Cork’s most senior government minister has refused to say whether he favours a merger of the region’s two local authorities or a city boundary extension.
Simon Coveney, the agriculture, defence, food, and marine minister, said he would prefer to let the Cork Local Government Review (CLGR) group complete its work without being influenced by the publicly expressed views of politicians.
“Some politicians have lobbied publicly on this review,” he said.
Cork City Hall
“As one of the senior government ministers in the city, I don’t think it would be helpful to the process to make my views public, to come out on one side or the other on this debate.
“This is an independent group appointed by the Government to do a job and I don’t think politicians should try to influence their views in public. I would prefer to give those in the group space to make their decision.”
Cork County Hall
Mr Coveney, who has met with the CLGR in private, was speaking as it emerged the group is split 3-2 on its likely recommendation to merge the city and county councils.
Environment Minister Alan Kelly had tasked a five-person group to review local government structures in Cork and to examine the case for the city’s first boundary extension in 50 years, or a possible merger.
Last month, 18 former lords mayor signed a letter opposing a possible merger. Last week, two of the city’s leading developers — Owen O’Callaghan and John Cleary, whose city developments host some 10,000 jobs — also came out against a possible merger, warning such a move could cost jobs and investment.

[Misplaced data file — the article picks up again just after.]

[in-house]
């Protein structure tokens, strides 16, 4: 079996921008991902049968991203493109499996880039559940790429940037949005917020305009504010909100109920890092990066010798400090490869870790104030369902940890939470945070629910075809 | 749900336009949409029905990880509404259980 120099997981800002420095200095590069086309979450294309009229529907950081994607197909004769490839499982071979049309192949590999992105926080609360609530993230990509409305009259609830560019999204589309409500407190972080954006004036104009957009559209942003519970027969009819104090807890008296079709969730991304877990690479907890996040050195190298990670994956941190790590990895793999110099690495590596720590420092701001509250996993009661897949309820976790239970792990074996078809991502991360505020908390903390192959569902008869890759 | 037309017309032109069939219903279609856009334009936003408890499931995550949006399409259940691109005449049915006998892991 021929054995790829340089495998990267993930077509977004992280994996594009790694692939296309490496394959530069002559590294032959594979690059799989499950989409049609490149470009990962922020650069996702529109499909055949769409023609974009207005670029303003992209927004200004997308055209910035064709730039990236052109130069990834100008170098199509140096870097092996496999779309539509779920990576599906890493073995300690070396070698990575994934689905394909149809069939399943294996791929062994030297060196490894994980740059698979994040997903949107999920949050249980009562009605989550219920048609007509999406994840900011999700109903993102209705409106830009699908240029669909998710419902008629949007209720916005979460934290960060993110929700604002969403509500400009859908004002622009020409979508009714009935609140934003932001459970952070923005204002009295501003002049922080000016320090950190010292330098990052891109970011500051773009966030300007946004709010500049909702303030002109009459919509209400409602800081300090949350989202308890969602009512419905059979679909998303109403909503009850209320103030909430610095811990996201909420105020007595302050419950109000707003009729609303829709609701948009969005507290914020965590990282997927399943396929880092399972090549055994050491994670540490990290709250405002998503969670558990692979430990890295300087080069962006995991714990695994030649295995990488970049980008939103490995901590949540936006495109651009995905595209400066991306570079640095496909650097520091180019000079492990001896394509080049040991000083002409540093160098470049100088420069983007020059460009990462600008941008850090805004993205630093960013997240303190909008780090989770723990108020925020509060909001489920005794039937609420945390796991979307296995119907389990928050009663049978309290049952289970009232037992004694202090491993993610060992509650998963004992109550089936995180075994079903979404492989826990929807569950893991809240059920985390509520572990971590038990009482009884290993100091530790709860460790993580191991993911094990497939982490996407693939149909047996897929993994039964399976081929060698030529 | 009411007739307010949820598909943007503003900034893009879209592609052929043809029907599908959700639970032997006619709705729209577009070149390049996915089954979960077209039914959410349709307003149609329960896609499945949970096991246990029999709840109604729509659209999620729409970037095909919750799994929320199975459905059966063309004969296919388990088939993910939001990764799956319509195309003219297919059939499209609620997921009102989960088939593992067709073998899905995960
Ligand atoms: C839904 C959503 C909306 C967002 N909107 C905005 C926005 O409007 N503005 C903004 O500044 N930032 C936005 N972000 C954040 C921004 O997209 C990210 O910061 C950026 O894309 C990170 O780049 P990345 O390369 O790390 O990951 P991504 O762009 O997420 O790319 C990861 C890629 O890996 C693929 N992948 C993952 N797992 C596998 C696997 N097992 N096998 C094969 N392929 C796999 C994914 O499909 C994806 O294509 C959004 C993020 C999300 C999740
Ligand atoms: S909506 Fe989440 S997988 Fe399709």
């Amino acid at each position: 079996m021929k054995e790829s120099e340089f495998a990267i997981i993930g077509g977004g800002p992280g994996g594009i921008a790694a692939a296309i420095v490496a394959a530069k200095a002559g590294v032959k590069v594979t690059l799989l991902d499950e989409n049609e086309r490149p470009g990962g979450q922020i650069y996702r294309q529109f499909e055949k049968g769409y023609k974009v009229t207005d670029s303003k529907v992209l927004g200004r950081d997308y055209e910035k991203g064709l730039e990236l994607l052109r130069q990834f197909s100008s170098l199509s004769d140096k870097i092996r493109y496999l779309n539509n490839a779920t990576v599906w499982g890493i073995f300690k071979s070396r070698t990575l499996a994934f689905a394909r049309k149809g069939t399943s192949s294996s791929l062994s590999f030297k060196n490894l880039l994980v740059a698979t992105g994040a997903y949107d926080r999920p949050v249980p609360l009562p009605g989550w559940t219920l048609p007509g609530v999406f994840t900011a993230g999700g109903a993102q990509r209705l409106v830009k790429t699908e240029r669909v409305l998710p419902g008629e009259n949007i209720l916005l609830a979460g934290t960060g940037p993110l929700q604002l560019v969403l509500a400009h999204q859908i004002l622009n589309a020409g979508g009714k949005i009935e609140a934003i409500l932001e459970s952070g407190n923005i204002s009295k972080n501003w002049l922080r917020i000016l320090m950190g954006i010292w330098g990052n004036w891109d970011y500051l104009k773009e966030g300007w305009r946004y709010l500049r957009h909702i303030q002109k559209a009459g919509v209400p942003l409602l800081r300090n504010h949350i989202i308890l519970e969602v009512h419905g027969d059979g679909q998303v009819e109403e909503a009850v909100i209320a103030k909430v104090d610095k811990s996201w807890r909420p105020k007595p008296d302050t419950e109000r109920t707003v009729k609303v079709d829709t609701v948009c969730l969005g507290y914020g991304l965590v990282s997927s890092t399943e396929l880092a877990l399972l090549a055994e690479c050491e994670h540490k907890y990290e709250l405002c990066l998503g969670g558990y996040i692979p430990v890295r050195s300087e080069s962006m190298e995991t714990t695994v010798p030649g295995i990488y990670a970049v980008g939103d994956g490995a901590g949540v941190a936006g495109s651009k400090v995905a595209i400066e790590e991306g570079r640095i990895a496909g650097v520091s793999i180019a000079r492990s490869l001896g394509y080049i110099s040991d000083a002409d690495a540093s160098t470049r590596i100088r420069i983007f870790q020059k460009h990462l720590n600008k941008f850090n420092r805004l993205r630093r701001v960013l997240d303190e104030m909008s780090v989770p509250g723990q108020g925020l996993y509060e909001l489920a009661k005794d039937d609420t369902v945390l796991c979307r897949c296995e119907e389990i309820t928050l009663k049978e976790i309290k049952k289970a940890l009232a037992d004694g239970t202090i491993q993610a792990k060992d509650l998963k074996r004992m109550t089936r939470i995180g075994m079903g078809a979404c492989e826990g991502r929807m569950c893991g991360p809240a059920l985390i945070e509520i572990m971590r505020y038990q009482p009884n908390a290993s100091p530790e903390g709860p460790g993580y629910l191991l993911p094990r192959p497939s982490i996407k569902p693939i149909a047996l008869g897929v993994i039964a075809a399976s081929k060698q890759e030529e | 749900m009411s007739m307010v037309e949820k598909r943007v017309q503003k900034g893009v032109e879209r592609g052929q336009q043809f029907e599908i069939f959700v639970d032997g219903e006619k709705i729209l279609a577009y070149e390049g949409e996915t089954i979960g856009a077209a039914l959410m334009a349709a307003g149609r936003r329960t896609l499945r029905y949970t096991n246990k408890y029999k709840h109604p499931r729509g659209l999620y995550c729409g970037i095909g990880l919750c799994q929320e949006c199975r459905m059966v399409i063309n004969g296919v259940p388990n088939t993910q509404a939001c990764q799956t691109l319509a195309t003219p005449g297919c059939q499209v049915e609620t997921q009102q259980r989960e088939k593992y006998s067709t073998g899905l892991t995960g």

It emerged over the weekend the CLGR is split over a likely merger recommendation, understood to be the favoured option of Tom Curran, John Lucey, and review group chair Alf Smiddy.
UCC academics Theresa Reidy and historian Dermot Keogh, are understood to be vehemently opposed. Both have declined to comment before the CLGR issues its report this month.
The Irish Examiner has established they have prepared a detailed 40-page “minority report” opposing a merger. Sources described their document as a “lengthy and extremely robust dissenting report” which goes on to argue the case for a city boundary extension.
Mr Smiddy, meanwhile, said work on the review was not yet complete but when it was, it will be a “highly professional, comprehensive, and well-considered report with firm recommendations that will serve the best interests of Cork”.
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